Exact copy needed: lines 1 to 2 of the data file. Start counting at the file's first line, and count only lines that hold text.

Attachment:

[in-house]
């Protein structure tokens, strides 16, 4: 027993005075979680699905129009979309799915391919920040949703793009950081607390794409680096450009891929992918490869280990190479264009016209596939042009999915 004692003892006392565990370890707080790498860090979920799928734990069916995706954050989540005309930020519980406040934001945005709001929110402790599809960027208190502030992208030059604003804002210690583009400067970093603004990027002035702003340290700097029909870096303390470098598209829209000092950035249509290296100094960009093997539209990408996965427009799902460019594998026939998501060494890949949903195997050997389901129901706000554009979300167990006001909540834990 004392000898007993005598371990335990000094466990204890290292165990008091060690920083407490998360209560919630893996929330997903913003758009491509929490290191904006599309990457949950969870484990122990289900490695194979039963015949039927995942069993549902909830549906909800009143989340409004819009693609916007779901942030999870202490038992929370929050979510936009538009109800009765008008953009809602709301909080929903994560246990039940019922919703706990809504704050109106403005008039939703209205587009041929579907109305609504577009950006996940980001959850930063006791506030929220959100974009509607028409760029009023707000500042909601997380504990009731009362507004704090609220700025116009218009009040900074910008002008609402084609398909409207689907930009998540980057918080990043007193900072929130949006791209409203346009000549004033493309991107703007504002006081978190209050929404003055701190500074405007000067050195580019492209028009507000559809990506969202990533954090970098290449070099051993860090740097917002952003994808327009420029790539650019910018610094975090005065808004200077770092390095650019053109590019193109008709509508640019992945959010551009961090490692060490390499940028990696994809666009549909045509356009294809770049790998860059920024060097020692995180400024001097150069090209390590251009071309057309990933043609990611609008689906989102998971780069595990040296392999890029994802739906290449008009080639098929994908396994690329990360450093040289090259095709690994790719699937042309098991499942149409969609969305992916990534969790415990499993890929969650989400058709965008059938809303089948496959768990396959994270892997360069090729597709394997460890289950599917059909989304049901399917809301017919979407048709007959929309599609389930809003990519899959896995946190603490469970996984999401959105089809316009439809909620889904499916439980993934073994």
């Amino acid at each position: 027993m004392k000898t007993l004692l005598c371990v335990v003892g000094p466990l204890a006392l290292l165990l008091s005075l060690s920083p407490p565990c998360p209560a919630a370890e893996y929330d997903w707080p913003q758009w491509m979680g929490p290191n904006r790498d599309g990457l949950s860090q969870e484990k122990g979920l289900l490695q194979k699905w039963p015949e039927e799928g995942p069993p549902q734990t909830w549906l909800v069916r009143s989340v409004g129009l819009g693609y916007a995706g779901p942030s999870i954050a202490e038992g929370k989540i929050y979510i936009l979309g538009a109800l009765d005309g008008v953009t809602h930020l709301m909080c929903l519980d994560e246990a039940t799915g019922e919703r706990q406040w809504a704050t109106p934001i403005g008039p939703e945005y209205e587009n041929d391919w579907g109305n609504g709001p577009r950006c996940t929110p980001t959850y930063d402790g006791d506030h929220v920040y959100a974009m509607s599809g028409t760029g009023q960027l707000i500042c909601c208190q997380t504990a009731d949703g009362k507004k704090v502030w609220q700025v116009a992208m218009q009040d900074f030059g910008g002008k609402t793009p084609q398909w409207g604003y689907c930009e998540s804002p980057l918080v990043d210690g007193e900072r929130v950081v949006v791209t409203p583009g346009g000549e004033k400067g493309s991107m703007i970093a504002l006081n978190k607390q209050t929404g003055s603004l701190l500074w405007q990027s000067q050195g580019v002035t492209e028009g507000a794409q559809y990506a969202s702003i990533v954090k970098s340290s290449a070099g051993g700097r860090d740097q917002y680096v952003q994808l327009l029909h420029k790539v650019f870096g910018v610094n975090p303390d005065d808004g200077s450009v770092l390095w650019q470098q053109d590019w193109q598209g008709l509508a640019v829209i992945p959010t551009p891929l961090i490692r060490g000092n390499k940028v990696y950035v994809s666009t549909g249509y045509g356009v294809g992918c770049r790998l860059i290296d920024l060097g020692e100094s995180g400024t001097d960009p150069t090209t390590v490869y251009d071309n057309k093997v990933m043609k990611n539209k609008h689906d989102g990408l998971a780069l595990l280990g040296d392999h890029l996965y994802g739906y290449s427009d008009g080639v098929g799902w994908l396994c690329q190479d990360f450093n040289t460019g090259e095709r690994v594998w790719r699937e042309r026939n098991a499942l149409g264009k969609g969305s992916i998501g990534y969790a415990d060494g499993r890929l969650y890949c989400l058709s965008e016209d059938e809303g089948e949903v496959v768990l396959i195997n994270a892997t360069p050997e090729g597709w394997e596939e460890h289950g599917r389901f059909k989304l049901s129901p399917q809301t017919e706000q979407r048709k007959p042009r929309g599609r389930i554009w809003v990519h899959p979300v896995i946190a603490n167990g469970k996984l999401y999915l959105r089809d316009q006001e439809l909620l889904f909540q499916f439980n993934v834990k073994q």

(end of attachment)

[in-house]
């Protein structure tokens, strides 16, 4: 027993005075979680699905129009979309799915391919920040949703793009950081607390794409680096450009891929992918490869280990190479264009016209596939042009999915 004692003892006392565990370890707080790498860090979920799928734990069916995706954050989540005309930020519980406040934001945005709001929110402790599809960027208190502030992208030059604003804002210690583009400067970093603004990027002035702003340290700097029909870096303390470098598209829209000092950035249509290296100094960009093997539209990408996965427009799902460019594998026939998501060494890949949903195997050997389901129901706000554009979300167990006001909540834990 004392000898007993005598371990335990000094466990204890290292165990008091060690920083407490998360209560919630893996929330997903913003758009491509929490290191904006599309990457949950969870484990122990289900490695194979039963015949039927995942069993549902909830549906909800009143989340409004819009693609916007779901942030999870202490038992929370929050979510936009538009109800009765008008953009809602709301909080929903994560246990039940019922919703706990809504704050109106403005008039939703209205587009041929579907109305609504577009950006996940980001959850930063006791506030929220959100974009509607028409760029009023707000500042909601997380504990009731009362507004704090609220700025116009218009009040900074910008002008609402084609398909409207689907930009998540980057918080990043007193900072929130949006791209409203346009000549004033493309991107703007504002006081978190209050929404003055701190500074405007000067050195580019492209028009507000559809990506969202990533954090970098290449070099051993860090740097917002952003994808327009420029790539650019910018610094975090005065808004200077770092390095650019053109590019193109008709509508640019992945959010551009961090490692060490390499940028990696994809666009549909045509356009294809770049790998860059920024060097020692995180400024001097150069090209390590251009071309057309990933043609990611609008689906989102998971780069595990040296392999890029994802739906290449008009080639098929994908396994690329990360450093040289090259095709690994790719699937042309098991499942149409969609969305992916990534969790415990499993890929969650989400058709965008059938809303089948496959768990396959994270892997360069090729597709394997460890289950599917059909989304049901399917809301017919979407048709007959929309599609389930809003990519899959896995946190603490469970996984999401959105089809316009439809909620889904499916439980993934073994």